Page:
On Friday, the New York Stock Exchange ended marginally lower, following records in its key indices, which increased throughout the week. As Friday approached (the last deadline before a “shutdown”), talks in the U.S. Congress on a proposed $900 billion budget funding package have escalated, which can continue over the weekend. Another concern surfaced as Washington put the Chinese chip maker SMIC and 60 other Chinese organizations on the blacklist of the Commerce Department. Oil prices, however, kept increasing, with WTI reaching $50 per barrel.
At the close, the Dow Jones index fell -0.41% to 30,179 points, while the large S&P 500 index fell -0.35% to 3,709 points, and the Nasdaq Composite index, rich in technology and biotechnology, fell -0.07% to 12,755 points. All three indexes ended at historically high levels the previous day as did the Russell 2000 index, which measures average stocks. The DJIA rose 0.5 percent for the entire week the S&P 500 gained 1.3 percent and the Nasdaq climbed 3.1 percent.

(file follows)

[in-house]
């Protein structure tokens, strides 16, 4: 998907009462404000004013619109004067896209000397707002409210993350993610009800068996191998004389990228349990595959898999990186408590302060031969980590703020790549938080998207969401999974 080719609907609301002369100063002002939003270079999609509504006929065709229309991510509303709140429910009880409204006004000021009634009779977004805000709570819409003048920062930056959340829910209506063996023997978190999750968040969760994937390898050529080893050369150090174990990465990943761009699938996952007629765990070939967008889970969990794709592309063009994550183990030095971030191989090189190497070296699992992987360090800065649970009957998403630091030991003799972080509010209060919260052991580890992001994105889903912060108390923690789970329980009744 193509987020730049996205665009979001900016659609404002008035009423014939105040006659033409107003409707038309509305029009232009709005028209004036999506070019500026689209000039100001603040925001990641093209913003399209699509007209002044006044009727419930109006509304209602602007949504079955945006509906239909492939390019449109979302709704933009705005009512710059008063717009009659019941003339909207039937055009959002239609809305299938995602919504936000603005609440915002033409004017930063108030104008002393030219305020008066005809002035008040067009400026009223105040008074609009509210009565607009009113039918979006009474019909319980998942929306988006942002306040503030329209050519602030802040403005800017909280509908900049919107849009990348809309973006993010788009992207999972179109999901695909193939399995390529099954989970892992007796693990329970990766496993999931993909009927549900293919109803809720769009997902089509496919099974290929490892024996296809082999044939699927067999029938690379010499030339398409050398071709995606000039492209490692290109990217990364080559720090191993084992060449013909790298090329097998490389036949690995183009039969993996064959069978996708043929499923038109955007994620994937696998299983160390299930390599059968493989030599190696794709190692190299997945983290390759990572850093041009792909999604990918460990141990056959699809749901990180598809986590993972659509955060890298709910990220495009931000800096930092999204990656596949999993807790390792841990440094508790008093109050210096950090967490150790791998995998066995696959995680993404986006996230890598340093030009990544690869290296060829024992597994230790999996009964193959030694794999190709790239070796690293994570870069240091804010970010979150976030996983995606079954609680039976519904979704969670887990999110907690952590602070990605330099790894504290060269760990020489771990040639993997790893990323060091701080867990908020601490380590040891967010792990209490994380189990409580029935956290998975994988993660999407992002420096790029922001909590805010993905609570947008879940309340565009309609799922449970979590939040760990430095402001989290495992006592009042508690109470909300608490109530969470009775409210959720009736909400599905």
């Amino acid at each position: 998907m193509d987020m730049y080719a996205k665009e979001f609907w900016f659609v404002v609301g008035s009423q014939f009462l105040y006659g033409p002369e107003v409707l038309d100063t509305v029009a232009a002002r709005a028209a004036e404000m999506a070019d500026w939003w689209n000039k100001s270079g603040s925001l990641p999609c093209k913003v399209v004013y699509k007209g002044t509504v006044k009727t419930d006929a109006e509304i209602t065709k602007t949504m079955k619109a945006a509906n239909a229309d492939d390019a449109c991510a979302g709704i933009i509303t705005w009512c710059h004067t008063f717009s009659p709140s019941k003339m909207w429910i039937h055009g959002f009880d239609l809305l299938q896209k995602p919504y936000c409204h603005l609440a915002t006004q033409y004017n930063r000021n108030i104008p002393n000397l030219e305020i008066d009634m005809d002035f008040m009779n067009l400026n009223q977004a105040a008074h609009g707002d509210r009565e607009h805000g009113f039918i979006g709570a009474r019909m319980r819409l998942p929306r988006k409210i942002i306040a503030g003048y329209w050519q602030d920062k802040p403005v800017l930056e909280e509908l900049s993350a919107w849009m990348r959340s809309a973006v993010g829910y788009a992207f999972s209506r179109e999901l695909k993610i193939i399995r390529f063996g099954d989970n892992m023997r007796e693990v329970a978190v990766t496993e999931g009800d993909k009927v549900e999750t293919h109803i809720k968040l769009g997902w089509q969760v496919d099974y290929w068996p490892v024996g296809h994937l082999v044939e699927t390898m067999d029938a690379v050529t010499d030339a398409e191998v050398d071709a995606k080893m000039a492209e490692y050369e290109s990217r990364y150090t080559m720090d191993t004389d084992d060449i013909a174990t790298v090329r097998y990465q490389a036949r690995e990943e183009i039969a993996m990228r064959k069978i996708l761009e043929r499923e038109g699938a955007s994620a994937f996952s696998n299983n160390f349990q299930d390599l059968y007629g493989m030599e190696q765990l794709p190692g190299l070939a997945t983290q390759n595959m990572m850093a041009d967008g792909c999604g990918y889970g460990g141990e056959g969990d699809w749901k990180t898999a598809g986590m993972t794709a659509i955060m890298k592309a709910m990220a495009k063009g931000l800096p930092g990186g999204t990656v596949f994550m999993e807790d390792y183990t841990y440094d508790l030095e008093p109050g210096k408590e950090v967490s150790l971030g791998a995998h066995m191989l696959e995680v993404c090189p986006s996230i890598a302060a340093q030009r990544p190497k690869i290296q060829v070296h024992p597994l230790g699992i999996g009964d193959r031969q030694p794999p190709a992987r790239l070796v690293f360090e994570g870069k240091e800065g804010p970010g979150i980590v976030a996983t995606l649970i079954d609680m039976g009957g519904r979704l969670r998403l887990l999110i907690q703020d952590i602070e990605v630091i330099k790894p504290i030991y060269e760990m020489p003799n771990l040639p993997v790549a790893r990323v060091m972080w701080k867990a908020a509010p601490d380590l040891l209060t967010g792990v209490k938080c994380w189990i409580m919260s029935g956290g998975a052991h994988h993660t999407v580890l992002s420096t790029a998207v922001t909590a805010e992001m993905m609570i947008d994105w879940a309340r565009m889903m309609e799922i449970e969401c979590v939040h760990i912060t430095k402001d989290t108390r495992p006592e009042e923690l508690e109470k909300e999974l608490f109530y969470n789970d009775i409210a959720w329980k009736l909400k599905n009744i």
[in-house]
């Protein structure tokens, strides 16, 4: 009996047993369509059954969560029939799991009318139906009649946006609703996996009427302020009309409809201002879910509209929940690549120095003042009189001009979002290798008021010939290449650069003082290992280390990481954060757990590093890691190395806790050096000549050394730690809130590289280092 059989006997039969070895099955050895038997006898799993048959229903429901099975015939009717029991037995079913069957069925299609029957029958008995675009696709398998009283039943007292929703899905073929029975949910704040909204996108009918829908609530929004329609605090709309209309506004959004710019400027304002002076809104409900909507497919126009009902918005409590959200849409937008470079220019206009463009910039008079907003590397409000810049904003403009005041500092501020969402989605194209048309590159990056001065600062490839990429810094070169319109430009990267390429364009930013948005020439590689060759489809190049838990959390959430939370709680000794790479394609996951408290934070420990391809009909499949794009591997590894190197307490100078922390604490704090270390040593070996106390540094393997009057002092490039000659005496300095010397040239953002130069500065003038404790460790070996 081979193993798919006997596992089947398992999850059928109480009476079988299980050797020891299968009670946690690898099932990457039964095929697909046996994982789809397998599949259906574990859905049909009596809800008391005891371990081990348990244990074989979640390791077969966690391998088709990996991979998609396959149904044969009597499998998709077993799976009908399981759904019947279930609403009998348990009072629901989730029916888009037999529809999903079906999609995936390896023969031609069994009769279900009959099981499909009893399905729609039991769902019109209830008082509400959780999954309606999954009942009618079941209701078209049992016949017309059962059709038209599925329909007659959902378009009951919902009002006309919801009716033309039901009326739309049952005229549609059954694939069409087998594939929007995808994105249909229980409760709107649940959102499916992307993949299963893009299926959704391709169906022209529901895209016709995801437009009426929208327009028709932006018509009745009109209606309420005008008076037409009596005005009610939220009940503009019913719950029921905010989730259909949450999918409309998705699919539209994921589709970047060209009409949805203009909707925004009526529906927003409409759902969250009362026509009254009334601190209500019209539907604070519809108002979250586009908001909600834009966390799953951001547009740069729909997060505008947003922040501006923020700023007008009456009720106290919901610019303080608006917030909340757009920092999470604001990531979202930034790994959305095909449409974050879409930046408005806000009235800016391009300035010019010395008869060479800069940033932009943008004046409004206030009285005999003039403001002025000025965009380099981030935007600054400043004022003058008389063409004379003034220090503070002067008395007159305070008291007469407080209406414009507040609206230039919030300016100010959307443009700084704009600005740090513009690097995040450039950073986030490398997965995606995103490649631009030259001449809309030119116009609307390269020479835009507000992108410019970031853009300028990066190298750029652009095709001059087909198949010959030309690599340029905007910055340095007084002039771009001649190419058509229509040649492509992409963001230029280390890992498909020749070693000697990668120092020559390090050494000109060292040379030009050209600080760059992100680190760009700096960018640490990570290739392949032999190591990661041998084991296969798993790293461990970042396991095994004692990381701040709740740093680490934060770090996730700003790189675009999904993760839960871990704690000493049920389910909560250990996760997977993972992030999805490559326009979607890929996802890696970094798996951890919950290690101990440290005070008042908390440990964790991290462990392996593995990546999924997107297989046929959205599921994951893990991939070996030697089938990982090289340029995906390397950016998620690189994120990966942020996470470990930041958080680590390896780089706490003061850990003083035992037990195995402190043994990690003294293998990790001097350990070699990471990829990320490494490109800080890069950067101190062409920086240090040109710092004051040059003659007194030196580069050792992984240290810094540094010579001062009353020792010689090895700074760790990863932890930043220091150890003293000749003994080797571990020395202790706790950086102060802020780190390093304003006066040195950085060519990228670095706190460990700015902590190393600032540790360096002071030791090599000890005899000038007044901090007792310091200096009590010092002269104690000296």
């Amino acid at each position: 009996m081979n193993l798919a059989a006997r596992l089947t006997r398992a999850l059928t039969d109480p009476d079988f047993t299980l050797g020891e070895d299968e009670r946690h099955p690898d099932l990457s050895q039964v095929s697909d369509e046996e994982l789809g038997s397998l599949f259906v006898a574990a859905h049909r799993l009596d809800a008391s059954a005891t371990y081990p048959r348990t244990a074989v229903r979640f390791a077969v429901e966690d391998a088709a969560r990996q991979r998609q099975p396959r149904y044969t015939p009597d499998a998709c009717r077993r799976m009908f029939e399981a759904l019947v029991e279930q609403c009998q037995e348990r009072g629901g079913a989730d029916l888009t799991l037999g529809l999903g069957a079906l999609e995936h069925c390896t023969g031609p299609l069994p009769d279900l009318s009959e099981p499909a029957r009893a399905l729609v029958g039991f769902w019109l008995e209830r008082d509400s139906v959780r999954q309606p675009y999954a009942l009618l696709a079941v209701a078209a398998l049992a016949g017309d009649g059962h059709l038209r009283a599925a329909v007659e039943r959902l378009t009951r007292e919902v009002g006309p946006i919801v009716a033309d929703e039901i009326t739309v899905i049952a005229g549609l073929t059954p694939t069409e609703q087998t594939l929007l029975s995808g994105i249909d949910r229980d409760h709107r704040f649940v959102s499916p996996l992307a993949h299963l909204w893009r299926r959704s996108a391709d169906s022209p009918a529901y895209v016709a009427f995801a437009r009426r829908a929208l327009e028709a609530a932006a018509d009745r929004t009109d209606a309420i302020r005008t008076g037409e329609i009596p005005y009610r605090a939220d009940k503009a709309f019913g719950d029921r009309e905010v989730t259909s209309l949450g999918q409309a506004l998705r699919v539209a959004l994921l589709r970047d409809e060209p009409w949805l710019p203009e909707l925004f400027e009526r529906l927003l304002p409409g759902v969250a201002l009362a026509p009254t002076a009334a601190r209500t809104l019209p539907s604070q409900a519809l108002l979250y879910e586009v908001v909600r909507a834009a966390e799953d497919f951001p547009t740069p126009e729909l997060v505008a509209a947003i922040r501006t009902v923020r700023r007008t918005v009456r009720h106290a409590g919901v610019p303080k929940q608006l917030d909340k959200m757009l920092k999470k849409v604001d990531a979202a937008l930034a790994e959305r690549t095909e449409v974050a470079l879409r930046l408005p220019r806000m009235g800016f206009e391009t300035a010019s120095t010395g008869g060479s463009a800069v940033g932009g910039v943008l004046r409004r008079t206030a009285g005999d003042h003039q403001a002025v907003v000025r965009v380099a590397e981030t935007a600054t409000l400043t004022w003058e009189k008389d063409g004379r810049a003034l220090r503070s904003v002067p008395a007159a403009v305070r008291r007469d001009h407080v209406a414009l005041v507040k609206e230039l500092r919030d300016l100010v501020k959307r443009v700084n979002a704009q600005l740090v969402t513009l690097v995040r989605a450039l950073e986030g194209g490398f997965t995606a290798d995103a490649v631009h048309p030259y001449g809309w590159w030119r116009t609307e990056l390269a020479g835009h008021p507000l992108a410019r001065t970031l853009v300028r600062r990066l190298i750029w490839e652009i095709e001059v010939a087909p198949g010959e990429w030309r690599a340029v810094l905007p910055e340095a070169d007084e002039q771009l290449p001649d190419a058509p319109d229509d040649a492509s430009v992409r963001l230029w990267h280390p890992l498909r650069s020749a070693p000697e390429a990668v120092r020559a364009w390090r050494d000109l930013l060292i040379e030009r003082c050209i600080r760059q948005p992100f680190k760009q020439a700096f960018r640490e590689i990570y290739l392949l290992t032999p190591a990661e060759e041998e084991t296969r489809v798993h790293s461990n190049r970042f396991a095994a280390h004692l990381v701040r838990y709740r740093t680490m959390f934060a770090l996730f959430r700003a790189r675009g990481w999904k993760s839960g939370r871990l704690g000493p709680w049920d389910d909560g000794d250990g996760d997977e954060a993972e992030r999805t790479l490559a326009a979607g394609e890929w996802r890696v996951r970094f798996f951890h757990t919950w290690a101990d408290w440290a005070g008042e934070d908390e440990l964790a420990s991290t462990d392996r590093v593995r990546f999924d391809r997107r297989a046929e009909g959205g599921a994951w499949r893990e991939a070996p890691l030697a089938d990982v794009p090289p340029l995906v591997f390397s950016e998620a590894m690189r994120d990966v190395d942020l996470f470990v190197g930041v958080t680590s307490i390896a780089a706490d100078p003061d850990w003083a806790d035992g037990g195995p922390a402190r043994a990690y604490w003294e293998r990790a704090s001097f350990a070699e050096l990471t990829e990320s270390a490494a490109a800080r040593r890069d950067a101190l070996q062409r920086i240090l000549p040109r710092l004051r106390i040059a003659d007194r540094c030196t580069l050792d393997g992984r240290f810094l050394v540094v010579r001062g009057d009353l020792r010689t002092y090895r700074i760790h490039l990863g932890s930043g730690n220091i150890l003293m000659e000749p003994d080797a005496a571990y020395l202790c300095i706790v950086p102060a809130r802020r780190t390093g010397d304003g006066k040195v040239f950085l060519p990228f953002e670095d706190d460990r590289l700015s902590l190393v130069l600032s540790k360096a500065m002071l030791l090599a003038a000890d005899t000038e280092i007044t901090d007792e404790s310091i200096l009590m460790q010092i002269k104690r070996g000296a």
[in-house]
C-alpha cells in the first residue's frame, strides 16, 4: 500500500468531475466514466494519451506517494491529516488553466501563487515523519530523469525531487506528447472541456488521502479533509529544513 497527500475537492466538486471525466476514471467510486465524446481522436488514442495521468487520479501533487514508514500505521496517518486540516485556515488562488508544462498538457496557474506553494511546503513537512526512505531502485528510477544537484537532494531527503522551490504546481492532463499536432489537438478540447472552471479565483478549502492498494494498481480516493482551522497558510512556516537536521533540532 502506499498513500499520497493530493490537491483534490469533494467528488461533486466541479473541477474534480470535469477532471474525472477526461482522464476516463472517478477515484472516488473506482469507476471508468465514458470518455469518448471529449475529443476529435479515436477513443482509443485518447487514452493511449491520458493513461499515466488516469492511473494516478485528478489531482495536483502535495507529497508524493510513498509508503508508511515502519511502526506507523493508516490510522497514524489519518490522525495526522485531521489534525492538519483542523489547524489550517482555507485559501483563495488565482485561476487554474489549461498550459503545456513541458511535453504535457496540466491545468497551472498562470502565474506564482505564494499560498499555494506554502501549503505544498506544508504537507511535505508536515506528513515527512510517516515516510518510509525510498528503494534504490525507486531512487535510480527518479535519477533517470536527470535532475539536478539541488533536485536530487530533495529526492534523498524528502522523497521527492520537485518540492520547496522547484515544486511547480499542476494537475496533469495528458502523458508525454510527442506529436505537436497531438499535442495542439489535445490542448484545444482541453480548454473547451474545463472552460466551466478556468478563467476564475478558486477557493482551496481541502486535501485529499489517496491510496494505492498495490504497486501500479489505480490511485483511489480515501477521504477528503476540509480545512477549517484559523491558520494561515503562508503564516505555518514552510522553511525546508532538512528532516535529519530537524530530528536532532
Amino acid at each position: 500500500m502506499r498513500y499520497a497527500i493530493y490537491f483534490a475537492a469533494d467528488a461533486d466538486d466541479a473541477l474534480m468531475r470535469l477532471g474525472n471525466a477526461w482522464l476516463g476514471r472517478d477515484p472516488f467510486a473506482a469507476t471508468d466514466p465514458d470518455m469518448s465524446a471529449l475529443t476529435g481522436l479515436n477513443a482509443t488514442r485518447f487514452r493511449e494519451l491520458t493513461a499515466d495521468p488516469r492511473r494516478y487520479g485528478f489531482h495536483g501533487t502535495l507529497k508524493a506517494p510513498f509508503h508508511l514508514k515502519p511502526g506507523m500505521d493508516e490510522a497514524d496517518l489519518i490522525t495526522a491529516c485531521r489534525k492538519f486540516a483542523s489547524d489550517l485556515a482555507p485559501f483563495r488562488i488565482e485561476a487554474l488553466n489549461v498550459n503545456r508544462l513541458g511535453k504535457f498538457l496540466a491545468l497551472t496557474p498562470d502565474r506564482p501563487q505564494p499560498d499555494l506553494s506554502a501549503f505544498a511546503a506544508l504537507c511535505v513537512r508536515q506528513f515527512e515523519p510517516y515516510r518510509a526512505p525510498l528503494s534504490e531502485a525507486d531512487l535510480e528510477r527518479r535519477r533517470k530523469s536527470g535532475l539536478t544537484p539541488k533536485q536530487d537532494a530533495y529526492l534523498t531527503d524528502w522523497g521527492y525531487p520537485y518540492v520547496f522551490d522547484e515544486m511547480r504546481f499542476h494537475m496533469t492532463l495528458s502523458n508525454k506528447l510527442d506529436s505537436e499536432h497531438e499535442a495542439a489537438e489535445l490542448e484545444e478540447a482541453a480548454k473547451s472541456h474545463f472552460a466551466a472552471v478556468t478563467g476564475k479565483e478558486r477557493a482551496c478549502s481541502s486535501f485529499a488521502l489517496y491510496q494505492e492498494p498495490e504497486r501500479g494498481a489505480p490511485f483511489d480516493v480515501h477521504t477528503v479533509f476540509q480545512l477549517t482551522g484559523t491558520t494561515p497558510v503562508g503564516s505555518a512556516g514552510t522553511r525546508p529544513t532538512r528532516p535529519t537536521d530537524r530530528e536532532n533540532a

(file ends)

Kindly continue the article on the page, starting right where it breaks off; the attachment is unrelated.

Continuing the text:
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It was not only the U.S. markets that closed low on Friday as European markets also finished marginally lower earlier in the day concerning Brexit. The EuroStoxx 50 ended the session down 0.42 percent and while the CAC 40 also fell by 0.39 percent. Concerns over a no-deal Brexit resurfaced when EU negotiator Michel Barnier said there were only a few hours left to agree with London.
On Wall Street, on the occasion of the Days of the 4 Witches, the end of the session was volatile, corresponding to the expiry of options and futures on indices and U.S. equities on the same day.
Volatility was increased by re-balancing at the end of Friday’s session in portfolios linked to Tesla’s official entry (up 5.96 percent) into the S&P 500. The stock ended at a high $695, with a nearly $660 billion market capitalization. The stock came adding about 730% to its value so far this year.